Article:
The “brothers” of Jesus
A friend recently sent me a Facebook message asking about a passage from the Bible she had heard at Mass:
“Can you shed light on the “brothers” of Jesus in the gospel today for me? James, Joseph, Simon and Judas…”
The passage referred to was from Matthew’s Gospel:
They were astonished [at Jesus] and said, “Where did this man get such wisdom and mighty deeds? Is he not the carpenter’s son? Is not his mother named Mary and his brothers James, Joseph, Simon, and Judas? Are not his sisters all with us? …” – Matthew 13:54-58
So what do we make of these guys, these “brothers” of Jesus?
Mary, Mary, quite contrary…
The Catholic Church teaches that Mary was not only a virgin at the time of Jesus’ birth, but also that she remained a virgin for the rest of her life. However, doesn’t the above passage mention the “brothers…[and]…sisters” of Jesus? Doesn’t that prove that Mary had other children after Christ?
As you can imagine this issue is often raised in Catholic-Protestant dialogue, since the doctrine of the Perpetual Virginity of Mary found in Sacred Tradition seems to many Protestants to obviously contradict Sacred Scripture.
There’s a lot which could be said on this subject, but in this post I would like to offer a brief response and explain how Catholics understand the mention of Jesus’ “brothers”.
“We are FAM-I-LY…”
Before looking at passages such as the one quoted above, we must realize that Hebrew and Aramaic had few words for describing the relationships between family members. A few terms were used and re-used, with little regard, biologically speaking, for the closeness of the relationship being described:
1. Ancestors were generally called “mother” and “father”
2. Descendants were generally called “son” and “daughter”
3. All other relations were generally called “brother” and “sister”
So although virtually all of the New Testament was written in Greek, the documents were written from within this Semitic worldview. Therefore, we should be wary of assuming too readily that the words “brother” and “sister” literally refer to full-blood siblings.
The term “brother” could, for example, refer to a half-brother. We do find some early sources which talk about St. Joseph’s children from a previous marriage. Therefore, some of these “brothers” could be St. Joseph’s children from a previous wife who died before he married Mary. There are several other possible usages for the word “brother” , including cousins, relatives through marriage etc. For this reason, I personally think “kinsman” would be a better translation when rendered in English…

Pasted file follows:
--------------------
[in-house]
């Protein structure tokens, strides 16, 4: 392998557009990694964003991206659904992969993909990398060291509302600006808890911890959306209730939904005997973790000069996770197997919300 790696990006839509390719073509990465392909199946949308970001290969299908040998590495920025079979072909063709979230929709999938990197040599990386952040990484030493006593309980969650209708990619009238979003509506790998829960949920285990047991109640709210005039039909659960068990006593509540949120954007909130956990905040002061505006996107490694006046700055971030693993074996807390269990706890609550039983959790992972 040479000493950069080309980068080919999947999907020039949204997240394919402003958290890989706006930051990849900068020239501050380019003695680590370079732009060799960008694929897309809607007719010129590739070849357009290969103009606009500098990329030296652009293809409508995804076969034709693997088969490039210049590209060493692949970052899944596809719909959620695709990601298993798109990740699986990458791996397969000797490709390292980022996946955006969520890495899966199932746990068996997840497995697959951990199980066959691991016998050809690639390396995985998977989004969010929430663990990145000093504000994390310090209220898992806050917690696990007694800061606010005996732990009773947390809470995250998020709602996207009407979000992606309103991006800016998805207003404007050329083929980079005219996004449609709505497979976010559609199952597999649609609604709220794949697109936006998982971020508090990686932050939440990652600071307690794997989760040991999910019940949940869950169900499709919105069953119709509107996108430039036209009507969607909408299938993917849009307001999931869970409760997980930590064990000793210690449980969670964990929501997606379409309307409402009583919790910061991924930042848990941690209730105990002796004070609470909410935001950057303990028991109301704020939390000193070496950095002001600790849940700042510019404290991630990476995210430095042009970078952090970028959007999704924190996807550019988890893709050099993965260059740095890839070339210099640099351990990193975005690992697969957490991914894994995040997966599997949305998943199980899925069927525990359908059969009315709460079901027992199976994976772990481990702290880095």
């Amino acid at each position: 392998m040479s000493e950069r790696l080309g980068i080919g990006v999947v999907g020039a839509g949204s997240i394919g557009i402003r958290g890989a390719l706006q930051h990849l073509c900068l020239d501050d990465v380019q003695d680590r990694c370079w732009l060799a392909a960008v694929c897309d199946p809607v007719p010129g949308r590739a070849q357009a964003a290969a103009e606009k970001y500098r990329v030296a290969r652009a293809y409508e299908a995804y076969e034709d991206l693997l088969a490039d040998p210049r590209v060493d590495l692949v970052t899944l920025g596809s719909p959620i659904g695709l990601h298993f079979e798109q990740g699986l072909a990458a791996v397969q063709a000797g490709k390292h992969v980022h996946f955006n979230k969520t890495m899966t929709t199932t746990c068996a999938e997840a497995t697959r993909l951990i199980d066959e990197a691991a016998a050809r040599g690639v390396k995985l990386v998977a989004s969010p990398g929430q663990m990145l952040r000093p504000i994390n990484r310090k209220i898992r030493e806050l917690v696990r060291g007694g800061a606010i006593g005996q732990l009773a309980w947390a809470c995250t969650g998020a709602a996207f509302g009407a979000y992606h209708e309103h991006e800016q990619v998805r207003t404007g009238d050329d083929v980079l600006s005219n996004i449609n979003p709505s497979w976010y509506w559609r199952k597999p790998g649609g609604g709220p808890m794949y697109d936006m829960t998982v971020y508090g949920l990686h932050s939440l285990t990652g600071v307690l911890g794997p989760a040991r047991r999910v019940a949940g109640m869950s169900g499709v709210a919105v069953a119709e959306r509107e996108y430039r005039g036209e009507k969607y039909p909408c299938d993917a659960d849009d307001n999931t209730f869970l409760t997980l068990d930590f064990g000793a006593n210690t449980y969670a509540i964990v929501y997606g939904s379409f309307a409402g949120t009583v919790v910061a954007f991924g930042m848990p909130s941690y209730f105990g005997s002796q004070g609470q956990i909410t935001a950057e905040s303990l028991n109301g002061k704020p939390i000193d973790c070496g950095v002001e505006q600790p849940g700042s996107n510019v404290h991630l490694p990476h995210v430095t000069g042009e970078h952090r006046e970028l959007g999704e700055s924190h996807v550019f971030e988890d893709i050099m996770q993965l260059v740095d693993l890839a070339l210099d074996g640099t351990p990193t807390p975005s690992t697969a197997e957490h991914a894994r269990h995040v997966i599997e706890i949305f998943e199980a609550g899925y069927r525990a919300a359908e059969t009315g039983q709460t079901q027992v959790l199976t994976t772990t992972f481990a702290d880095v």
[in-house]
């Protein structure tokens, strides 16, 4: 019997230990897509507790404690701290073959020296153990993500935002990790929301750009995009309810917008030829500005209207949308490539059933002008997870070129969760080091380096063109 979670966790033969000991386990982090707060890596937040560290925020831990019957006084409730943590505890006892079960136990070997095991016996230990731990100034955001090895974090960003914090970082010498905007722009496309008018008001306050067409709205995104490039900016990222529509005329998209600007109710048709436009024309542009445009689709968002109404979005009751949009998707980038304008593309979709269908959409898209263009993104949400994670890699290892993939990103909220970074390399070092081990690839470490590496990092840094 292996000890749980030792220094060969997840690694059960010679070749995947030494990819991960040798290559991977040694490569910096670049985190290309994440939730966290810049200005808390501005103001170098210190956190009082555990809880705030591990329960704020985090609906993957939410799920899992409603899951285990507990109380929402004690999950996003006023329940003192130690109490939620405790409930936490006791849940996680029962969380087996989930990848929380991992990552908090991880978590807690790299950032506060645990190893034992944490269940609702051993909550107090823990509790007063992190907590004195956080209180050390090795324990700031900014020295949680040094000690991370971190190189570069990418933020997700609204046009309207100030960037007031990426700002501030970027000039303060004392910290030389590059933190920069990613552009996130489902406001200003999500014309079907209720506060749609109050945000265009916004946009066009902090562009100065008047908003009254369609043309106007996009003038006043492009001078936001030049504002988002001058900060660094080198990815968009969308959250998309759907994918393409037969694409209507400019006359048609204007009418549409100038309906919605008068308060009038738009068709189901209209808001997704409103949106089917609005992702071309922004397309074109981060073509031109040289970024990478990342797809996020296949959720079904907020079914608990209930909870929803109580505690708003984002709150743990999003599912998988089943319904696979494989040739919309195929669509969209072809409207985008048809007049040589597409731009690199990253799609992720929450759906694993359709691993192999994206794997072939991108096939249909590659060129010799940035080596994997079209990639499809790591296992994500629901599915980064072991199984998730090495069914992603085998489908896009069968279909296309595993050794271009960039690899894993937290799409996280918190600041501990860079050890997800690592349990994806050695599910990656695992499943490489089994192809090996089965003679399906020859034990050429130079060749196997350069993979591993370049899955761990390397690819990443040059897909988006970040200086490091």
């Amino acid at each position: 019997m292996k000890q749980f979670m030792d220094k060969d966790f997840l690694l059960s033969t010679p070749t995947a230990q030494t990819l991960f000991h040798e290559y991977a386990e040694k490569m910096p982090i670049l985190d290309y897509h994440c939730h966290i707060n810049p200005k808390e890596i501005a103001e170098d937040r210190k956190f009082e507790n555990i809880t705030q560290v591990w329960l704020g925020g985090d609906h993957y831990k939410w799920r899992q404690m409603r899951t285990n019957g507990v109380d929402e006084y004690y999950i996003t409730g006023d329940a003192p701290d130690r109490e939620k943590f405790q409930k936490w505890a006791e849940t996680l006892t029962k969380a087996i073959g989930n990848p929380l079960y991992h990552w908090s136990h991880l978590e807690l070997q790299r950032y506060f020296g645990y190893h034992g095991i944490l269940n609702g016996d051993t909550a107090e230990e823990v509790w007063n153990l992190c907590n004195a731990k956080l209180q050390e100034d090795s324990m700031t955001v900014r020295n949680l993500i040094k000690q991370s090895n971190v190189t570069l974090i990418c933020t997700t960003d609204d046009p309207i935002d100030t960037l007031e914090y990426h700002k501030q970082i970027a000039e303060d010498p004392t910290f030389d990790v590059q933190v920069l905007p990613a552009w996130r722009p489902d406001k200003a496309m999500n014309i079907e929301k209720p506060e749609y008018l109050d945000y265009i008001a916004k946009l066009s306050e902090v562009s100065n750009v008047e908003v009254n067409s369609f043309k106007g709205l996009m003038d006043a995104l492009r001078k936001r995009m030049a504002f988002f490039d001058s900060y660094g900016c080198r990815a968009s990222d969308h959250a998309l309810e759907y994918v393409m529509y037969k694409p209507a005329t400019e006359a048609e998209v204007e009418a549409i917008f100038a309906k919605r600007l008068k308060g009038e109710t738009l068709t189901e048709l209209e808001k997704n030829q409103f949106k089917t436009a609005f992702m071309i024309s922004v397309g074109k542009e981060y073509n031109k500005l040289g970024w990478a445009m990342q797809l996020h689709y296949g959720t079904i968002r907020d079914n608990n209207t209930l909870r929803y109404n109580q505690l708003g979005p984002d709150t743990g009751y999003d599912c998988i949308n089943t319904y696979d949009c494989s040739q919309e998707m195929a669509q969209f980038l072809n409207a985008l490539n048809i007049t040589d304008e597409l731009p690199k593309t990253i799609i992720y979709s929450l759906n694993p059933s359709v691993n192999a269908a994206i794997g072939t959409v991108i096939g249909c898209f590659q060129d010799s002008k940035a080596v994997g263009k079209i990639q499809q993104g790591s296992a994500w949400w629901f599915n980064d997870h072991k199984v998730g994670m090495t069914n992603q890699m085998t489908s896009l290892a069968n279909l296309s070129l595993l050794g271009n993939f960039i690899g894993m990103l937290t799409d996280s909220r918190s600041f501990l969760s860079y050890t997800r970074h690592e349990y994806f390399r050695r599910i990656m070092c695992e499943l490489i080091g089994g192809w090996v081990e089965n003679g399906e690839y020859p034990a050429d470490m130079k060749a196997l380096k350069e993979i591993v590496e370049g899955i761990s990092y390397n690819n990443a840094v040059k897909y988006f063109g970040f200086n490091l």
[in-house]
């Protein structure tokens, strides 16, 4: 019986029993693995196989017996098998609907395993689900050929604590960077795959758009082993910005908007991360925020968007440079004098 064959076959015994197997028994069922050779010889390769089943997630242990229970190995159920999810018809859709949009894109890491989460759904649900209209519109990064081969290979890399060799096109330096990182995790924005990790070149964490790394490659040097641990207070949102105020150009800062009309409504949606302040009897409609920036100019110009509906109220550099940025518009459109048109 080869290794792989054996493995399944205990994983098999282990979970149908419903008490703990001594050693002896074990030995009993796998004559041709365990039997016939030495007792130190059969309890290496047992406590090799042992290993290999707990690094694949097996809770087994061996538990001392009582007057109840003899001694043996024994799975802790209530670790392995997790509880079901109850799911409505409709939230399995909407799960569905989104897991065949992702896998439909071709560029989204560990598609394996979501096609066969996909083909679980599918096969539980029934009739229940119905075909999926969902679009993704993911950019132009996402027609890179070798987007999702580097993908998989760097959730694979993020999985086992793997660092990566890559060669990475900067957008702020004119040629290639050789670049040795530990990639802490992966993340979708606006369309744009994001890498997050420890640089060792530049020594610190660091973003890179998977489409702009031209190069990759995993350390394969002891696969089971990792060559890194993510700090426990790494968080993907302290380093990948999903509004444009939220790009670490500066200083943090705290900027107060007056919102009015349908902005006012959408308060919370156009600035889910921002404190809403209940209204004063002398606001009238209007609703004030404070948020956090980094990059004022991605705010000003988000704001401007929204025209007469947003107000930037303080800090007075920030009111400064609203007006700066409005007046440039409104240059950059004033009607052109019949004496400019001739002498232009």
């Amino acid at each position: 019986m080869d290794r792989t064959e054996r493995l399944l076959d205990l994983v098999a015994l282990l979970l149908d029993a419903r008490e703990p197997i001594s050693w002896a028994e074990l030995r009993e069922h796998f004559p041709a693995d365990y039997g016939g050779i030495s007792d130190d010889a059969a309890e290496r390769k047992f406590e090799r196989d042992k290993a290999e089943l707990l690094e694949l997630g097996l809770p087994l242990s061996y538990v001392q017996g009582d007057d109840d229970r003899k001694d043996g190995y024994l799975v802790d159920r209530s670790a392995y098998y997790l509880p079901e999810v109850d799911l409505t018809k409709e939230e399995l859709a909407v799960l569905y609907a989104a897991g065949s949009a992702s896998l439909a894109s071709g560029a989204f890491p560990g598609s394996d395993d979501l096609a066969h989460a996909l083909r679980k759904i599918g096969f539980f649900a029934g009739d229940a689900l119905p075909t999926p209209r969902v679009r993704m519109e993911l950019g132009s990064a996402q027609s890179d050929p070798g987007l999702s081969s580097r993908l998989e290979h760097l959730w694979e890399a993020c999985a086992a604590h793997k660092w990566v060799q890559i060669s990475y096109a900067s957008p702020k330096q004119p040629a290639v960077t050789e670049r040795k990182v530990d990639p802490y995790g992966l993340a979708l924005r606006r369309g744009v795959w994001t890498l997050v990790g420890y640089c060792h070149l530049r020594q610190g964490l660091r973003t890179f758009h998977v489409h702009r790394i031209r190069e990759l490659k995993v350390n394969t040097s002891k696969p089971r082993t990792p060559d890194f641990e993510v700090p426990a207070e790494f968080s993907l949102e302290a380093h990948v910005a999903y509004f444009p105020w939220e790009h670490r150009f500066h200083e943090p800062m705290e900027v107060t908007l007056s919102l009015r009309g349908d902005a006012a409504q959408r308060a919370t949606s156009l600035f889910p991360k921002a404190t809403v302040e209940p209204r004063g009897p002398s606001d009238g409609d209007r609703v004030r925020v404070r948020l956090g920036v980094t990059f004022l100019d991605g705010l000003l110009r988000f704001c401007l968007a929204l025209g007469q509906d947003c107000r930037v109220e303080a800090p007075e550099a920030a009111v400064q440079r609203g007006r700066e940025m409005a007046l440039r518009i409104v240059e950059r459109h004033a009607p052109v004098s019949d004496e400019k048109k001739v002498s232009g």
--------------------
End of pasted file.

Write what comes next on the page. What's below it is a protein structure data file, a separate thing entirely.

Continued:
The case of “brother” Abraham
In the Old Testament we find a clear example of this more general use of the word “brother”. In the book of Genesis, Lot is described as Abram’s “brother”:
And [Abram] brought back all the goods, and also brought again his brother Lot, and his goods… – Genesis 14:16 (KJV)
However, we know that Abram and Lot weren’t literally siblings. In fact, Lot was Abram’s nephew:
Now these are the generations of Terah: Terah begat Abram, Nahor, and Haran; and Haran begat Lot. – Genesis 11:27
One possible objection to this example is that this passage is found in the Book of Genesis, the Old Testament, and was therefore written in Hebrew, rather than Greek like the Gospel passage quoted earlier. However, we know that the Greek translation of the Old Testament used at the time of Jesus, known as The Septuagint (LXX), used the Greek word “adelphon” (ἀδελφὸν), the same word used in the passage from Matthew quoted at the beginning of this post to describe the relationship between Jesus, James, Joseph etc.
The case of “brother” James and “brother” Joseph
Two of the “brothers” mentioned in the initial Gospel passage are worth further examination. “James” and “Joseph” (sometimes rendered as “Joses”) are mentioned again, albeit indirectly, towards the end of the Passion narrative:
There were also many women there, looking on from afar, who had followed Jesus from Galilee, ministering to him; among whom were Mary Magdalene, and Mary the mother of James and Joseph, and the mother of the sons of Zebedee. – Matthew 27:55-56
It’s pretty clear that these “brothers” are not sons of the Blessed Virgin. The Mary mentioned here isn’t the Blessed Virgin since the Evangelist would have referred to her as being the mother of the Lord, rather than mother of James and Joseph. The parallel Gospel accounts of the crucifixion do much to confirm this, but that’s another post for another time.
Mary’s other son…
Having said all that, I think the strongest case for Jesus being an only child is made by looking at the end of crucifixion in John’s Gospel:
When Jesus saw his mother, and the disciple whom he loved standing near, he said to his mother, “Woman, behold, your son!” Then he said to the disciple, “Behold, your mother!” And from that hour the disciple took her to his own home. – John 19:26-27
A Jewish widow would typically be cared for by her sons. However, in this passage, Jesus acts as though Mary had none but Himself. He doesn’t place her in the care of a family member, but in the care of the Beloved Disciple, John the Apostle! If Mary did have any other children, this would have been a tremendous insult to them.
There is more to be said on this subject, but hopefully this has provided a good introduction.